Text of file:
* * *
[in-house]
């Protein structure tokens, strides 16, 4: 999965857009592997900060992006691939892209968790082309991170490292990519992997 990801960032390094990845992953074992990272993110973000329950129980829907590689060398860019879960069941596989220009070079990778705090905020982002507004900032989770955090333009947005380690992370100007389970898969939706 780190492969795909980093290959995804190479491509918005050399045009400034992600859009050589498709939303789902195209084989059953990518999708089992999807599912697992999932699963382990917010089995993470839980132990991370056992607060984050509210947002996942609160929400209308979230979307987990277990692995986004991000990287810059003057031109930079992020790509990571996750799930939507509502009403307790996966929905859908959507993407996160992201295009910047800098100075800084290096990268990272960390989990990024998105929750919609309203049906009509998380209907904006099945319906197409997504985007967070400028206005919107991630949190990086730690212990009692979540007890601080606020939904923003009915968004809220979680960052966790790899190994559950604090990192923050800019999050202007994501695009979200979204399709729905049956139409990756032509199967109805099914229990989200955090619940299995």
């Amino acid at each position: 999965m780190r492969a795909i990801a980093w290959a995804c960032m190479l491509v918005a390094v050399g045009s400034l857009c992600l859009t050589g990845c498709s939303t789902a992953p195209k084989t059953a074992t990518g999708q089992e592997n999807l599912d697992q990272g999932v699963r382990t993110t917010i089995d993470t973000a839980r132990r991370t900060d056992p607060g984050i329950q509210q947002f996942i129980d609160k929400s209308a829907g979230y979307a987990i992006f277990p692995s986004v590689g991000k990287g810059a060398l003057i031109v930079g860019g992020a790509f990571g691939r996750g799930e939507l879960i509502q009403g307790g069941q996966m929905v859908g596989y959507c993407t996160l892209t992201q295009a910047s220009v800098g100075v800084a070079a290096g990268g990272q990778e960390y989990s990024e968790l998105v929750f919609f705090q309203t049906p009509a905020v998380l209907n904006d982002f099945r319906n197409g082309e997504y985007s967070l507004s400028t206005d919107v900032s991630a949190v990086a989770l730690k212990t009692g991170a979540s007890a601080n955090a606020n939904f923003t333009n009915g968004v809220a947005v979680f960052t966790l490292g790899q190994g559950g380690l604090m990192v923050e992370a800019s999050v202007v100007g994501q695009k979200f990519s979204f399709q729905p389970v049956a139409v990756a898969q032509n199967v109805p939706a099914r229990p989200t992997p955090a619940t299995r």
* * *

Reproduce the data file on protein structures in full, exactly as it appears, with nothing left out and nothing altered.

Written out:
[in-house]
């Protein structure tokens, strides 16, 4: 999965857009592997900060992006691939892209968790082309991170490292990519992997 990801960032390094990845992953074992990272993110973000329950129980829907590689060398860019879960069941596989220009070079990778705090905020982002507004900032989770955090333009947005380690992370100007389970898969939706 780190492969795909980093290959995804190479491509918005050399045009400034992600859009050589498709939303789902195209084989059953990518999708089992999807599912697992999932699963382990917010089995993470839980132990991370056992607060984050509210947002996942609160929400209308979230979307987990277990692995986004991000990287810059003057031109930079992020790509990571996750799930939507509502009403307790996966929905859908959507993407996160992201295009910047800098100075800084290096990268990272960390989990990024998105929750919609309203049906009509998380209907904006099945319906197409997504985007967070400028206005919107991630949190990086730690212990009692979540007890601080606020939904923003009915968004809220979680960052966790790899190994559950604090990192923050800019999050202007994501695009979200979204399709729905049956139409990756032509199967109805099914229990989200955090619940299995």
């Amino acid at each position: 999965m780190r492969a795909i990801a980093w290959a995804c960032m190479l491509v918005a390094v050399g045009s400034l857009c992600l859009t050589g990845c498709s939303t789902a992953p195209k084989t059953a074992t990518g999708q089992e592997n999807l599912d697992q990272g999932v699963r382990t993110t917010i089995d993470t973000a839980r132990r991370t900060d056992p607060g984050i329950q509210q947002f996942i129980d609160k929400s209308a829907g979230y979307a987990i992006f277990p692995s986004v590689g991000k990287g810059a060398l003057i031109v930079g860019g992020a790509f990571g691939r996750g799930e939507l879960i509502q009403g307790g069941q996966m929905v859908g596989y959507c993407t996160l892209t992201q295009a910047s220009v800098g100075v800084a070079a290096g990268g990272q990778e960390y989990s990024e968790l998105v929750f919609f705090q309203t049906p009509a905020v998380l209907n904006d982002f099945r319906n197409g082309e997504y985007s967070l507004s400028t206005d919107v900032s991630a949190v990086a989770l730690k212990t009692g991170a979540s007890a601080n955090a606020n939904f923003t333009n009915g968004v809220a947005v979680f960052t966790l490292g790899q190994g559950g380690l604090m990192v923050e992370a800019s999050v202007v100007g994501q695009k979200f990519s979204f399709q729905p389970v049956a139409v990756a898969q032509n199967v109805p939706a099914r229990p989200t992997p955090a619940t299995r």